Residents of the Palo Mobile Estates mobile home park in East Palo Alto may have the opportunity this summer to purchase the lots they're currently renting.
The city of East Palo Alto plans to help them do so.
The City Council on Tuesday night voted to loan $2 million from its affordable housing fund to help residents, who are mostly low-income, purchase their lot and stay housed at the park.
Palo Mobile Estates Associates, which currently owns the park located at 1885 E. Bayshore Road, is in the process of applying for a subdivision, which means turning the park into independent sellable units. This means that residents occupying spots at the park can choose to purchase their lot.
However, the lots could be valued at $260,000 for individual lots to $325,000 for double-wide lots, according to a staff report. A resident survey showed that most residents are interested in purchasing their lot but would require financial assistance, about $100,000 per family, to do so.
The council's $2 million loan would go to two community housing organizations: East Palo Alto Community Alliance and Neighborhood Development Organization (EPA Can Do) and Preserving Affordable Housing Assets Longterm Inc. (PAHALI).
EPA Can Do is a nonprofit affordable housing developer and PAHALI is a community land trust. Both organizations will use the funding to help residents successfully purchase their lots.
Assistant City Manager Patrick Heisinger said the $2 million loan will help leverage other funding to help more families.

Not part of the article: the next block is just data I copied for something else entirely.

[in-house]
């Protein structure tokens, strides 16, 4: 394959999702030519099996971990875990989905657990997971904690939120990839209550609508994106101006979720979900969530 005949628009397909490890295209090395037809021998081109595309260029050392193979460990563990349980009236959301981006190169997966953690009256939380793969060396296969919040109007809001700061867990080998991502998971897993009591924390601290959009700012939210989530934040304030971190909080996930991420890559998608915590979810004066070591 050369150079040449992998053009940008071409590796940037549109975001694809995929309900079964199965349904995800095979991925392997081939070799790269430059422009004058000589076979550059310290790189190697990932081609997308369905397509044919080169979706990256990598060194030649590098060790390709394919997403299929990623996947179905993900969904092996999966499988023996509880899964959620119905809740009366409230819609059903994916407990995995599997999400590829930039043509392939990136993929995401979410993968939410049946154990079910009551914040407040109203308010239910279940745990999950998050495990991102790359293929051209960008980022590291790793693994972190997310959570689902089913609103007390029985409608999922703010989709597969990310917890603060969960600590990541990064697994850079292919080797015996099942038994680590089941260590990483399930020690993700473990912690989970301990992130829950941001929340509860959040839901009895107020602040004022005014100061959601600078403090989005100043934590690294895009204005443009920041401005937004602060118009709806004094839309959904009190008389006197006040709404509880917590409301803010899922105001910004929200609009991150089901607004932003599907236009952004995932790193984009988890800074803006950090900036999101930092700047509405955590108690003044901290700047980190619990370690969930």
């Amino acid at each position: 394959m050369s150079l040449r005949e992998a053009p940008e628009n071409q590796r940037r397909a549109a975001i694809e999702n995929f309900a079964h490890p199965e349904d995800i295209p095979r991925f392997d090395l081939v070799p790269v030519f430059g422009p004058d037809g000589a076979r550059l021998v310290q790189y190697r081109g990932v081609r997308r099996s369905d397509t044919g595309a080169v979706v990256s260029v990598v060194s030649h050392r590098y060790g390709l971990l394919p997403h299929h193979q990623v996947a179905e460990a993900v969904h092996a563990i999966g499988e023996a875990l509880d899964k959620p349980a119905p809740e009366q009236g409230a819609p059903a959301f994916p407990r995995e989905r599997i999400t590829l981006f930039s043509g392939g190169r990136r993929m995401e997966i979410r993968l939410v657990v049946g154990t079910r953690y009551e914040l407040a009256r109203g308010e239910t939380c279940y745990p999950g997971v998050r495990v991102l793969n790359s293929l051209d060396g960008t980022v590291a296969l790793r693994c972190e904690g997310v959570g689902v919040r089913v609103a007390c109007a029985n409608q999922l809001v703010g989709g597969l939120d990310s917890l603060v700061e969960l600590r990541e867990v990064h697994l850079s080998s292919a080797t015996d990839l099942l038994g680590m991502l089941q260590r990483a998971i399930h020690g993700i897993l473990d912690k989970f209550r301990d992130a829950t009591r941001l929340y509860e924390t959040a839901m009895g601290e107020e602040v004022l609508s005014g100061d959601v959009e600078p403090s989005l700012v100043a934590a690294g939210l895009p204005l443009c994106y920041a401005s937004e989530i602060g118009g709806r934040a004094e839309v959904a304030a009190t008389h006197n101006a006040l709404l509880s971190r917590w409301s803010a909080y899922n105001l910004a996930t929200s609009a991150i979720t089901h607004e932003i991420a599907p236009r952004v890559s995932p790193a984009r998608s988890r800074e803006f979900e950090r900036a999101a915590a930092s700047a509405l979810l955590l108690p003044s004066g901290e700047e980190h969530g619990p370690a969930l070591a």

"Funders really want to see a commitment from the city to know that folks are at the table and ready to help," Heisinger said. "If we can get more funders at the table, we could help either provide more assistance to bring their housing cost ratio down or help more households."
Heisinger also said there is a pressing timeline to help residents, as they would have to submit an offer to purchase their lot by early August and would then have 60 days to complete the sale.
"For many of the residents out there, that can be a pretty intimidating process," Heisinger said, adding that it would require a lot of case management.
Before funds can be given out, city staff will prepare a grant agreement indicating how EPA Can Do and PAHALI will identify families for assistance and spend the money. Heisinger said they plan to return with a full grant agreement in July.
Mayor Carlos Romero said that he plans to scrutinize the grant agreement and looks forward to securing other funding.
"I'm hoping very much that EPA Can Do and this city can go out and turn that $2 million into $19 million," Romero said. The "$2 million is good faith money from the city. It's significant. It's not our largest investment. We've made much larger housing investments than this but it is pretty significant in terms of jumpstarting this engine."
On Tuesday night, the council also voted to monitor several homeless camps that have been reported in recent months, such as at Bell Street Park, where there are 11 to 13 people experiencing homelessness.
Instead of creating a "sanctioned" encampment — which is a designated area for people experiencing homeless to stay overnight — the city plans to monitor the encampments and provide mobile bathrooms, handwashing facilities and trash pick-up services.
The city also plans to work with San Mateo County to help people at the camps access hotel or motel rooms for shelter. These are rooms that have been converted to interim housing during the COVID-19 pandemic through the state's Project Roomkey and Project Homekey initiatives.
For more information on Tuesday's meeting, view the agenda packet at eastpaloalto.iqm2.com.